Sandpoint Magazine

Sandpoint Magazine Summer 2009



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back country skiingAn avid reader, Berlin native Klaus Groenke has compiled hundreds of volumes in the library of his Hope Peninsula home

Klaus Groenke

German real estate magnate

Story and photos by Ralph Bartholdt

At the entrance to Klaus Groenke's property, a 12-foot piece of the original Berlin Wall sits column-like in the lush and cool shade of trees. Once the gate opens, a paved road winds past tennis courts and throbbing sprinklers that drench the grass under tall pines on the Hope Peninsula. The pavement ends at a log and stone house that conjures images of Teddy Roosevelt and the Yellowstone lodges of a century ago.

Groenke, 69, is a fit man of medium build, balding, with white hair and dark eyebrows and casual dress. A Berlin native, he made his fortune building low-income housing in his hometown beginning in the 1960s. He and Gisela, his wife of 43 years, have lived part-time on the Hope Peninsula since the late 1970s. They came to northern Idaho at the behest of their friends Ed and Nancy Kienholz, American artists whom the Groenkes met in Berlin, and who owned property nearby.
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Gisela Groenke fishes with family friend President Gerald Ford on Lake Pend Oreille, while he was vacationing here in 1992

The Groenkes once owned 8 acres on the peninsula, but in the 1990s when some investments soured, they sold several parcels and formed a gated community with neighbors whose similar proclivity for peace, quiet and the beauty of Lake Pend Oreille's shoreline rival his own.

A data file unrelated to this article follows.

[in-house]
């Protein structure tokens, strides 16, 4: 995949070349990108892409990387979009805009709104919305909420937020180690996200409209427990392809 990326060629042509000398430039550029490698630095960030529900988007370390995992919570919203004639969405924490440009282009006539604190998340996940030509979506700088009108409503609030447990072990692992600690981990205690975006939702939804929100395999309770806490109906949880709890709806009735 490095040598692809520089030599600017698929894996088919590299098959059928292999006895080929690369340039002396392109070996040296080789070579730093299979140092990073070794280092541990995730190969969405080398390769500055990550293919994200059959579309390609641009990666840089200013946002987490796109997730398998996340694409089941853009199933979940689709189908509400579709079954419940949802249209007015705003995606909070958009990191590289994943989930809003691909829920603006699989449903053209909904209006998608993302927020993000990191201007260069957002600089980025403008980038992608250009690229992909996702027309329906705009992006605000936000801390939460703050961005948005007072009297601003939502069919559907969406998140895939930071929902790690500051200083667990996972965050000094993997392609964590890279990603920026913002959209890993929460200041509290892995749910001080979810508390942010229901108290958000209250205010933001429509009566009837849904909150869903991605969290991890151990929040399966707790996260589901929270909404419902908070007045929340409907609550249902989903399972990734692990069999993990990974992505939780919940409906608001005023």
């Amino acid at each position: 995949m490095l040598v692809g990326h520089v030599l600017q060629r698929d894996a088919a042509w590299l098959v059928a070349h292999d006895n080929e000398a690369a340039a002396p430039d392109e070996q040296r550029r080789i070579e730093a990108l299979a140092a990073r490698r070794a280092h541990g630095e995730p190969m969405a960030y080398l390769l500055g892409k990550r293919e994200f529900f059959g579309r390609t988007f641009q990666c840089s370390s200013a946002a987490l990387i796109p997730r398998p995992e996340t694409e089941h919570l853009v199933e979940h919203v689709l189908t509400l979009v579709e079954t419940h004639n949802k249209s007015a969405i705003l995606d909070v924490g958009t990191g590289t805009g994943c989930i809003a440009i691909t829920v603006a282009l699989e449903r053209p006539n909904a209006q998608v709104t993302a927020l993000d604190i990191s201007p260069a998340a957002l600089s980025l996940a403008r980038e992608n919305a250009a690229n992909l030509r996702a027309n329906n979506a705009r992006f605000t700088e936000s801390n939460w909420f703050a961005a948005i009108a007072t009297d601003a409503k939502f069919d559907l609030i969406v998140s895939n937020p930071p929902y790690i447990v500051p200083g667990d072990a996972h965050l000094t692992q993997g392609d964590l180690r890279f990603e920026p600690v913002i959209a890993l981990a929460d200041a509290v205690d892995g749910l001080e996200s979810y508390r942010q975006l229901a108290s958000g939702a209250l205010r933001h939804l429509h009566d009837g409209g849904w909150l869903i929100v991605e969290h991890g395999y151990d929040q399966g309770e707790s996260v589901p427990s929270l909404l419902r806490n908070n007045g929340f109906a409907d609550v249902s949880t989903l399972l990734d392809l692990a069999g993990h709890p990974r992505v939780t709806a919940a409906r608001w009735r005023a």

In his decades here, the über-German has been known for his generosity to the Panhandle Alliance for Education, for the powerful guests who sometimes frequent his property, the giant sculptures displayed on his land and the conspiracy theory tying him to weather-altering government plots.

His property is dotted with works by internationally acclaimed sculptors Mark di Suvero and George Rickey. They grace the lakeshore along with others, including a 30-foot set of blue, metal beams that shoot skyward near the tennis courts. It is a work called "Waterfall" by German sculptor Peter Lindenberg.

As for conspiracy theories surrounding the Groenkes and their property in Hope? Groenke dismisses them with the wave of a hand.

For many Bonner County residents, especially lake residents, you are sort of a mythical person about whom little is known. Tell us about yourself.

I was born in 1942 in Berlin. Basically all my life except for three years I have lived in Berlin. Three years I spent in the early 1960s in Rhode Island. My father owned a printing business in Berlin, a small printing business, and I, after finishing high school, made an apprenticeship as a cameraman in the printing business. I returned in December 1964 and helped my father in the printing business. Then I decided I wanted to go into real estate because I had an opportunity with some friends. We bought some land and we built basically low-income housing in Berlin, which was government subsidized. It was like low-income housing, but much higher quality. So, all my life I stayed in the real estate business. In 1968 I married Gisela; we are a happy couple now for 43 years. We have two children. Our son, Christian, is 40 and our daughter (Daniela) is 36.

As for urban legends, or rumor gone awry, one "neighbor" in particular has tied you to conspiracy theories involving the federal government. What do you make of that?